That said, when I’m in a hurry, I microwave it. Just be careful not to leave it in the microwave too long, or the texture will change.
You can either put the entire portion in a microwave-safe container and cover it with a paper towel. Or portion it out on individual plates.
One of the things I like to do when I reheat almost any casserole is to sprinkle a little bit of cheese on top. That gives it a slightly different flavor and actually freshens up the taste.
More Tips for Freezing and Reheating Corn Casserole
Follow the directions above, and your corn casserole will turn out wonderful. I usually advise people to follow the directions to the letter the first time making something. Then you can get as creative as you like.
Here are some more tips to make it even better:
- Add a little bit of sour cream or heavy cream to make the casserole more moist.
- Stir in some shredded cheddar cheese to make cheesy corn casserole.
- If you’re making it in advance, shorten the cooking time when you first prepare it. Then when you reheat it, let it stay in the oven until the top turns golden brown.
- Add a little butter to the top to make it an extra delicious buttery casserole.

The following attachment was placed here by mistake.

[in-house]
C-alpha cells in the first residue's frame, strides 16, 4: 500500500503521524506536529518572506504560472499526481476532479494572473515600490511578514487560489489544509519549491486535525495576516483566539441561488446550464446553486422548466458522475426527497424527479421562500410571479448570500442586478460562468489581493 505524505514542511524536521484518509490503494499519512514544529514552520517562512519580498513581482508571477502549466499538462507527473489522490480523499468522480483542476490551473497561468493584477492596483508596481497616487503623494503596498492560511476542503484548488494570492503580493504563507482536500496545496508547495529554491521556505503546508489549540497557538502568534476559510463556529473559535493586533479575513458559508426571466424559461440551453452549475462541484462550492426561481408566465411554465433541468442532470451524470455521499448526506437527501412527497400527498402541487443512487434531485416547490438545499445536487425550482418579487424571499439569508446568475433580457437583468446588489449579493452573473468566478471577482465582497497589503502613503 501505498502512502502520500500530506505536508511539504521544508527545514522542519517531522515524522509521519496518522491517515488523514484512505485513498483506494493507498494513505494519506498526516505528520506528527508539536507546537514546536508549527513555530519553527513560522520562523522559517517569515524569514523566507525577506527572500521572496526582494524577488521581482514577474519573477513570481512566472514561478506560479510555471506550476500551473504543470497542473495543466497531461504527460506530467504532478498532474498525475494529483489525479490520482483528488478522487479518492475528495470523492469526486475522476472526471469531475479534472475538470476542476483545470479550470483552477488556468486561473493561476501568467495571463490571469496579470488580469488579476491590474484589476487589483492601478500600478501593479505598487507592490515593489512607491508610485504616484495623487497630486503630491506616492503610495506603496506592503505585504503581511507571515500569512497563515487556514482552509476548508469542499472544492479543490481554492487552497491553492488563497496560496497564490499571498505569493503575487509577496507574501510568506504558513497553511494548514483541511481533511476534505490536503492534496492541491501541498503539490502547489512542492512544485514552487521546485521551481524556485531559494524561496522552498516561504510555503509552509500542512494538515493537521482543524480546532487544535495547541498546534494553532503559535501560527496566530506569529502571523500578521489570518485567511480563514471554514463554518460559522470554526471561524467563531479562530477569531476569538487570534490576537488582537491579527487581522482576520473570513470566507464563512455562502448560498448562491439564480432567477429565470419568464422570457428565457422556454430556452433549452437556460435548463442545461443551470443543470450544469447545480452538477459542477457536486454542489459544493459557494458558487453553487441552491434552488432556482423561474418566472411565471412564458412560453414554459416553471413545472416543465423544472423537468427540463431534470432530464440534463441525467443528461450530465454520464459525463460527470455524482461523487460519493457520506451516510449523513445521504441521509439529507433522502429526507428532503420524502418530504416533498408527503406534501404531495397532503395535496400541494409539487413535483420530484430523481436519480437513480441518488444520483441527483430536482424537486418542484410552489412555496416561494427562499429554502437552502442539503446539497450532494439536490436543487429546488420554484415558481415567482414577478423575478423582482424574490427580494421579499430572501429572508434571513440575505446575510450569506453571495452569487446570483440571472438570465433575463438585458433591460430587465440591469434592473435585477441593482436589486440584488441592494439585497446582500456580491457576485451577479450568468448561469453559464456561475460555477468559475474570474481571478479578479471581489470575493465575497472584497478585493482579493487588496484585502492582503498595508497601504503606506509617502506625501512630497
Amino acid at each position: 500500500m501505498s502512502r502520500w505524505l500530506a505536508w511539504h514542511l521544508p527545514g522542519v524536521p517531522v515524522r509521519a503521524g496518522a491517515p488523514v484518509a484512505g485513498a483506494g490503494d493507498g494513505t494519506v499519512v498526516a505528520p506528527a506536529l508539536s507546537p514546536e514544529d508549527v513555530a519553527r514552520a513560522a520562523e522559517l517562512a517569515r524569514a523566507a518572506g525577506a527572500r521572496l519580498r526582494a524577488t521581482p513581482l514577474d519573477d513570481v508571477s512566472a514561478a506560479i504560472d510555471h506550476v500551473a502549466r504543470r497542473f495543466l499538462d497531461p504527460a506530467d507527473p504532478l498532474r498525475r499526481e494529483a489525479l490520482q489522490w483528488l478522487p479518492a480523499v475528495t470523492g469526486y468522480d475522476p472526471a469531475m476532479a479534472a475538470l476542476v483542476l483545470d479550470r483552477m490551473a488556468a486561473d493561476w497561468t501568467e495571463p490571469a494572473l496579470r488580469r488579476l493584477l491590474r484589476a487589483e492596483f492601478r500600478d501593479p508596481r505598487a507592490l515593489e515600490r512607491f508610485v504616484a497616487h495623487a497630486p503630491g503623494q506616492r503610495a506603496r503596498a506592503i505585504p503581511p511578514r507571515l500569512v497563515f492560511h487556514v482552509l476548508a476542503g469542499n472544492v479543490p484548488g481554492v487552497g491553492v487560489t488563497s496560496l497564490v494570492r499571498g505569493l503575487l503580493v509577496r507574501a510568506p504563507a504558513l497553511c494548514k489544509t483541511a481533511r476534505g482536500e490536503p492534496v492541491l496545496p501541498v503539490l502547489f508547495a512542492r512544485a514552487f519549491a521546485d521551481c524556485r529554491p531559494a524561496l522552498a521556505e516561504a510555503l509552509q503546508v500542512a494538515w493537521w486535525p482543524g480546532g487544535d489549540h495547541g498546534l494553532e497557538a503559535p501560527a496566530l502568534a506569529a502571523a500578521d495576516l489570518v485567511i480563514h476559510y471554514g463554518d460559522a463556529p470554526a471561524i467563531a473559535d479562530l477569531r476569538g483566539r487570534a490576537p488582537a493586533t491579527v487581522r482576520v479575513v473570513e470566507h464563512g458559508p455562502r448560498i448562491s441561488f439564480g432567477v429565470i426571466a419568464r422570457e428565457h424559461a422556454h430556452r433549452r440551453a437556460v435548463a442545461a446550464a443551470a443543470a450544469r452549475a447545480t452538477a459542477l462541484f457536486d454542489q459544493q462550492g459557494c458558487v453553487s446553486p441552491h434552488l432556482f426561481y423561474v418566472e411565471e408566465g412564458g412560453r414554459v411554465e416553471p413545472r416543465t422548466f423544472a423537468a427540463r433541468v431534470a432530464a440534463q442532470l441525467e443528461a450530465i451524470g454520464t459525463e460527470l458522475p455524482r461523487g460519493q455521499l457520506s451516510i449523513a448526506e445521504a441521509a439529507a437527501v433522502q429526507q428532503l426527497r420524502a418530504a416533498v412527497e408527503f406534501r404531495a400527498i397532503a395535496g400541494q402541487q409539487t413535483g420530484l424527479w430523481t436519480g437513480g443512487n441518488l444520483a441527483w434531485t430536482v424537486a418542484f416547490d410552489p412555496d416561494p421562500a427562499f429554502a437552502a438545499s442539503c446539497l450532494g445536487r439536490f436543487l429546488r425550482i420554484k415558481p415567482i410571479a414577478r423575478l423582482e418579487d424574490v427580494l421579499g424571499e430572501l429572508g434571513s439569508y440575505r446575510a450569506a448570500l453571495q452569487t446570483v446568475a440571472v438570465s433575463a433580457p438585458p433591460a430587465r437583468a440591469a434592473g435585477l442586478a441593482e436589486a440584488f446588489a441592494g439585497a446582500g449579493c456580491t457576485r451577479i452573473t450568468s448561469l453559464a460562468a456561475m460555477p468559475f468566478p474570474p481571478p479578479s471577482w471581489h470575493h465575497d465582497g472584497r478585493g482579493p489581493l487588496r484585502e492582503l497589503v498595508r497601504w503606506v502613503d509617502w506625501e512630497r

- Since I use Jiffy mix for the recipe above, this turns out to be a sweet corn casserole. If you want it sweeter, simply add a tablespoon of sugar to the mix.
- You can double the recipe above, simply by doubling all of the ingredients. Be sure to add an extra box of Jiffy corn muffin mix. And put it in a larger baking dish to avoid overflow.
- If you don’t want to add green chiles, you can chop up green onions to add color and flavor.
More Side Dishes You Can Freeze
As someone who likes to do as much ahead of time as possible, the freezer becomes one of my biggest helpers in the kitchen during the holidays.
I also hate wasting food. So I often put some food in the fridge for the next day and freeze the rest.
Make sure everything is in an airtight container or freezer bag and labeled with the name of the dish and the date.